Forget trying to predict future prices and the dubious promise of financial return and instead buy what you like the look of and want to live with every day. Of course no-one wants to waste money and a little research into an artist’s previous work and sales history can be useful. But don’t over-complicate it. The process of buying a painting should be fun and any choice based upon instinct and personal taste. Enjoy.
Every painting available to purchase from AFP’s online gallery is presented in a sympathetic antique or vintage frame. Fine examples of 18th, 19th, and 20th century British and European frames are works of art in their own right and play an essential role in complementing the oil paintings and watercolours they support.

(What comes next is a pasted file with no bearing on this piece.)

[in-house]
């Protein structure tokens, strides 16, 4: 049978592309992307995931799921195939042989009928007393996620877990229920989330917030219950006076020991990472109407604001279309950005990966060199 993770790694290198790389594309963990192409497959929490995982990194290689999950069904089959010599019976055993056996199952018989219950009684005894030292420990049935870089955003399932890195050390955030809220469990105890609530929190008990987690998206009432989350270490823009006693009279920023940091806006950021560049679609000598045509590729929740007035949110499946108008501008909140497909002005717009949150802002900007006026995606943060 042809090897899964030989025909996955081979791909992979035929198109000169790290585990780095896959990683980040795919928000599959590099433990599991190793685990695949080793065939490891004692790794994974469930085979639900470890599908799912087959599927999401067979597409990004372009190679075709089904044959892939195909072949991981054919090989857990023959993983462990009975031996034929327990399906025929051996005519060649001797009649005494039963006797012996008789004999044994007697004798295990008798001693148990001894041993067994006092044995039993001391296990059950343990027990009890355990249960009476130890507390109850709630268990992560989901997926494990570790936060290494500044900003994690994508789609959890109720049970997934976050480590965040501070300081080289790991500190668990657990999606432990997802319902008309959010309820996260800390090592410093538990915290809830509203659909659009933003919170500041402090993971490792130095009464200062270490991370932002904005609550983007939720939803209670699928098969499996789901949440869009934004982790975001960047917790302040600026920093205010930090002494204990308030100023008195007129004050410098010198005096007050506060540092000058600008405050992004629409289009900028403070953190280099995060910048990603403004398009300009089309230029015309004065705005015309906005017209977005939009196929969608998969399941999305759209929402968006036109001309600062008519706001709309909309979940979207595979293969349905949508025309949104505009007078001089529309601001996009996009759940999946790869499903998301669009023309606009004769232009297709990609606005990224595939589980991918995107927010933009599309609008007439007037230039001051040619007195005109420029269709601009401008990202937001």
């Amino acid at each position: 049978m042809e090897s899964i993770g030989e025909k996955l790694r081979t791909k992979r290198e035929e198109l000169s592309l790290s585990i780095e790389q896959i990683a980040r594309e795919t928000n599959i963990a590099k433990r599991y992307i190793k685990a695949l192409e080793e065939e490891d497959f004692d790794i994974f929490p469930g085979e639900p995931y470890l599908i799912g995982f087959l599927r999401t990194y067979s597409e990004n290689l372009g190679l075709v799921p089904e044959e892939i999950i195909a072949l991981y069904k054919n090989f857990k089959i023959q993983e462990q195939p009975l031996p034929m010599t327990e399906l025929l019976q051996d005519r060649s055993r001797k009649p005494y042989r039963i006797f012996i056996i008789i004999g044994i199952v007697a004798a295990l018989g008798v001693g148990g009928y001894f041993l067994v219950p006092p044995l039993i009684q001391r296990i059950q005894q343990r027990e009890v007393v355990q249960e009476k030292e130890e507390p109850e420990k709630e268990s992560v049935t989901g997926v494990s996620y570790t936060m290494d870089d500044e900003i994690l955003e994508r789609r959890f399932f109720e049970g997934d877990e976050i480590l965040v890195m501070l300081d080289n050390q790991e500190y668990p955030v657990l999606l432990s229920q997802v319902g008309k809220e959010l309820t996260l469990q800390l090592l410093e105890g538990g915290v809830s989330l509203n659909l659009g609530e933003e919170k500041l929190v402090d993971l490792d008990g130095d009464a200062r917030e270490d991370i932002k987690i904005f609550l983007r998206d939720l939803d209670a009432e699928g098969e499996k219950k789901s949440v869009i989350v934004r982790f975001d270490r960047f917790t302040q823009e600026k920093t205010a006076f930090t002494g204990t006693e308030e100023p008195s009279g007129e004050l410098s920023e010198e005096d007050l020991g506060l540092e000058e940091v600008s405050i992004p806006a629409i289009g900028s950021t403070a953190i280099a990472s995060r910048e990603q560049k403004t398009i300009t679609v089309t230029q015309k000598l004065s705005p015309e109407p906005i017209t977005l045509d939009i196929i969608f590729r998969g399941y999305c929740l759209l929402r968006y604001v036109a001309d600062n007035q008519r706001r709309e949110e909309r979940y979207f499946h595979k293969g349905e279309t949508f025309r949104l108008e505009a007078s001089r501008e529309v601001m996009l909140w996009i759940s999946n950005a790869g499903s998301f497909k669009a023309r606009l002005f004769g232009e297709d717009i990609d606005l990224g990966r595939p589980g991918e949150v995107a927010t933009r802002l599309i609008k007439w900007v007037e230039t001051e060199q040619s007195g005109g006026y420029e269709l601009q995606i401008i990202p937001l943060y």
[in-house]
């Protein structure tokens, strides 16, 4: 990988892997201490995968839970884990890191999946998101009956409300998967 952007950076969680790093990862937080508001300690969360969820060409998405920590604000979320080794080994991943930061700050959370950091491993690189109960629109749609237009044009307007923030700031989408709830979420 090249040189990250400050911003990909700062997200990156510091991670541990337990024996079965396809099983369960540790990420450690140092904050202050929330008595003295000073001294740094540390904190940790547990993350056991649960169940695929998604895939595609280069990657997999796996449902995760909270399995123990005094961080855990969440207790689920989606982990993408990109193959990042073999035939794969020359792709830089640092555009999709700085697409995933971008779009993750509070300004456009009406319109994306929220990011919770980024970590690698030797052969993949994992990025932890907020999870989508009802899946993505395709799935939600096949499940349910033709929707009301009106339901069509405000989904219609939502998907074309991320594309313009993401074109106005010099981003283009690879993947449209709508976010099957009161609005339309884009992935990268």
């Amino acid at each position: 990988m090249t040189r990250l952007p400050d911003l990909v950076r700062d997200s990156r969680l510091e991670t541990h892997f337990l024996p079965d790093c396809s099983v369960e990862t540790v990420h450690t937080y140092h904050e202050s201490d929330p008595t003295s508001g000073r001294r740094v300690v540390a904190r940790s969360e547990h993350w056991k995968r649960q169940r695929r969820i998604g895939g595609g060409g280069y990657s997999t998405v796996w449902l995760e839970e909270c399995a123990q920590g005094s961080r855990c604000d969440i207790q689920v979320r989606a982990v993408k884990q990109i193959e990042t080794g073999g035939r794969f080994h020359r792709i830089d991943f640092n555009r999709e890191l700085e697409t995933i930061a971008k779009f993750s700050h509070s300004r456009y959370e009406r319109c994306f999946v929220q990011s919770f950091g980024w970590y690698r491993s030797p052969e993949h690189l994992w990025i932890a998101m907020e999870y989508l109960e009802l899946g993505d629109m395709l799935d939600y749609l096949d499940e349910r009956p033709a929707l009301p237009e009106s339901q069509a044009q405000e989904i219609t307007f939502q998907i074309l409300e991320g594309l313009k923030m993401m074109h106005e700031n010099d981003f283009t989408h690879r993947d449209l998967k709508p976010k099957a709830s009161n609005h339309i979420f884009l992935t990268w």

Where possible our paintings are sold in their original frames, which are always restored prior to sale. When a frame is beyond repair I will personally source a vintage or antique replacement of suitable design typically from one of the country’s finest galleries or private collections. I am always happy to offer advice to clients on the subject of frames and framing, and to assist in finding replacements for paintings they already own.
For clients based in the south of England we can recommend the services of a specialist picture hanger with more than 30 years’ experience in the safe display and presentation of fine paintings.
Although the two definitions tend to intermingle I think it is simplest and most useful to think of conservation as the preservation of and prevention of deterioration to oil paintings and restoration as the repair and renovation of damaged and/or discoloured paintings to as close to original condition as possible. Each one of the techniques involved in these processes should be sympathetic and reversible, and always carried out by a professional.